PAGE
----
Surface Partitioning for 3+2-axis Machining
Roman Flores, Armando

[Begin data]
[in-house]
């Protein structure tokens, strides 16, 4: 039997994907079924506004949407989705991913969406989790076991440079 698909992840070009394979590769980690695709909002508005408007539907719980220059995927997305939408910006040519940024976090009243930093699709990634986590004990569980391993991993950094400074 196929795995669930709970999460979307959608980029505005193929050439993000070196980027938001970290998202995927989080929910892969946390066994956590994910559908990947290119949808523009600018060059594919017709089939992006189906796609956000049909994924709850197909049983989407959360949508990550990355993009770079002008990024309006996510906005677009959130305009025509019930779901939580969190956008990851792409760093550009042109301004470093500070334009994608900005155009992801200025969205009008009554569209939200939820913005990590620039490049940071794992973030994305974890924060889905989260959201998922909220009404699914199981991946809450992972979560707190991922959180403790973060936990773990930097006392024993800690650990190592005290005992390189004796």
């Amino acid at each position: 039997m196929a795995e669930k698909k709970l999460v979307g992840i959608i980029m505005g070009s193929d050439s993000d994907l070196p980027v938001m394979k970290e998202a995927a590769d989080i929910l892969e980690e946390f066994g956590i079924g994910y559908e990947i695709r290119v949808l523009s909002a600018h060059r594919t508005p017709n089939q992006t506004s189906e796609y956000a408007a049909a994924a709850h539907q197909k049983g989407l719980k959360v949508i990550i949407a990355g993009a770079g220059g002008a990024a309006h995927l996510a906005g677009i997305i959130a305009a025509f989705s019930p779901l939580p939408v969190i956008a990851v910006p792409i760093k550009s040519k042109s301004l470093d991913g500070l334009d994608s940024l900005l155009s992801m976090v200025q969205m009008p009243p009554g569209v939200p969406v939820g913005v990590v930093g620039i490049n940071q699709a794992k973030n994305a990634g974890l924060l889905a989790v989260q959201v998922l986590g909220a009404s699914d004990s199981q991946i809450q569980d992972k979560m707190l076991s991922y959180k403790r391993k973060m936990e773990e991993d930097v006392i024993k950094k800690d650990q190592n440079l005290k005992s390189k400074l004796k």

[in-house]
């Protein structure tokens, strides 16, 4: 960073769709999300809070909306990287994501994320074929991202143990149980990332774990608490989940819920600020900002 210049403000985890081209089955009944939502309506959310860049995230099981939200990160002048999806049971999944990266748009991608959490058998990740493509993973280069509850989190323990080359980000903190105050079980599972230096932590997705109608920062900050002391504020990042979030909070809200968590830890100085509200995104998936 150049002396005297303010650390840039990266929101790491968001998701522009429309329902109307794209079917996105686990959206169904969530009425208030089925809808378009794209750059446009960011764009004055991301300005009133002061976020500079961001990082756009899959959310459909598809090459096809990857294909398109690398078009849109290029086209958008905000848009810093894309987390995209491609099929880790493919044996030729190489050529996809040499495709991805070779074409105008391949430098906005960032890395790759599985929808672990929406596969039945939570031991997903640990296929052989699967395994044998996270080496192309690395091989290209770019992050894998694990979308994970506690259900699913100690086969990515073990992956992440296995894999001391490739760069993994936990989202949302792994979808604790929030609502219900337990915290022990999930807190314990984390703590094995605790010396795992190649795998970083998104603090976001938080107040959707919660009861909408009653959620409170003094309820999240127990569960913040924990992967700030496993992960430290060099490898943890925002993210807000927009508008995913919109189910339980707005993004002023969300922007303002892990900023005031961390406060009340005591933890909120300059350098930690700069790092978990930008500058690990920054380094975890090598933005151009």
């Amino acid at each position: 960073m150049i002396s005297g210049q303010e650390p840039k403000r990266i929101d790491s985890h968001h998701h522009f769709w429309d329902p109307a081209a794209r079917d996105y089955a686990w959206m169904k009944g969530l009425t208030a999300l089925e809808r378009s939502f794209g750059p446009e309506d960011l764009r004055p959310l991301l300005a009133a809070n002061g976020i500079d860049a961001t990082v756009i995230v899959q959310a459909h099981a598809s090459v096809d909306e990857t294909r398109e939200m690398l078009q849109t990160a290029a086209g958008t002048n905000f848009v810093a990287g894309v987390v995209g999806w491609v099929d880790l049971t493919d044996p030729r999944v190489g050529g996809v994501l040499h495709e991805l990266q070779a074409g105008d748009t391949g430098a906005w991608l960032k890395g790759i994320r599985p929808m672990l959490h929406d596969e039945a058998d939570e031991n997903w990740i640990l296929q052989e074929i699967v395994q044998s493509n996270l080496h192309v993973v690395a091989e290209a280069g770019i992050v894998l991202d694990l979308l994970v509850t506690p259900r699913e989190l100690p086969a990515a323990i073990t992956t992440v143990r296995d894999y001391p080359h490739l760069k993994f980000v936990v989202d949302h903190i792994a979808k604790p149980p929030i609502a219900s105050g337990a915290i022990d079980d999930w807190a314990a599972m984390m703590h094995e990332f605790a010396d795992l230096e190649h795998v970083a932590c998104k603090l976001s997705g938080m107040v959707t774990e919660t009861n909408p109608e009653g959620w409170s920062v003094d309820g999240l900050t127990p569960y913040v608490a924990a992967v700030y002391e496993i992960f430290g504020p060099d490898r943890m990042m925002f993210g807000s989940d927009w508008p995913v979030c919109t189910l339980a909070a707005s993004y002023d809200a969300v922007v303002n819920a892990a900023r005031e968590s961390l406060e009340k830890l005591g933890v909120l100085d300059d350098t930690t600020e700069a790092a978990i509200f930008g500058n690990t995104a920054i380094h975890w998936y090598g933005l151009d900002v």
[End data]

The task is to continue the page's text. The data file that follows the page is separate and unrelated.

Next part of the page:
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Despite the inbuilt advantages offered by 5-axis machining, the manufacturing industry has not widely adopted this technology due to the high cost of machines and insufficient support from CAD/CAM systems. Companies are used to 3-axis machining and the operators are in many cases not yet ready for 5-axis machining in terms of training and programming. An effective solution for this 5 axis problem is a graduated migration through the use of 3+2-axis machining. The objective of this research is to develop and implement a machining technique that uses the simplicity of 3-axis tool positioning and the flexibility of 5-axis tool orientation, to machine complex surfaces. This technique, 3+2-axis machining, divides a surface into patches and then machines each patch using a fixed tool orientation. The tool orientation and section boundaries are determined to minimize the overall machining time. For each section the tool orientation is different but remains constant while machining this section. The number of patches selected for machining has a direct impact on the machining time. If the number of patches is small, the shape of the tool may vary greatly from that of the surface, which can result in smaller side-step distances. In contrast, a large number of patches leads to a better match between the tool and the workpiece, but it also leads to many re-orientations of the part as the tool moves between patches. Also, if the number of patches is large, the size of the patches will be reduced which will result in shorter tool passes that limit the tools ability to achieve the commanded feed rate. The optimum number of patches is a compromise between increasing the side step associated with large patches and the increase in time due to re-orientation of part and tool movement between patches. To find the optimal partition, a series of simulation tests are conducted to find the partition that would lead to the smallest machining time. This work presents the application of well known methods from Pattern Recognition and newly developed methods by the current author that were adapted for surface machining and boundary identification. This work also presents the methodology required to generate tool paths for 3+2-axis machining, which includes an explanation of the procedures required to determine an appropriate tool orientation, feed direction, tool path trajectory and tool parameters for patch-by-patch machining. These parameters are determined independently for each patch and aim at reducing the time required to machine a surface while maintaining the surface specifications. This work presents the surface partitioning scheme and the method of selecting optimum number of partitions along with actual machining experiments. Machining tests on four different surfaces were conducted to demonstrate the efficiency of the proposed technique. The results show that 3+2-axis machine reduced machining times over 3-axis ball nose machining and 5-axis machining using the “Sturz” method. Also, since the tool axis remains fixed during cutting, the tool offers constant feed rates and a better surface finish compared to simultaneous 5-axis.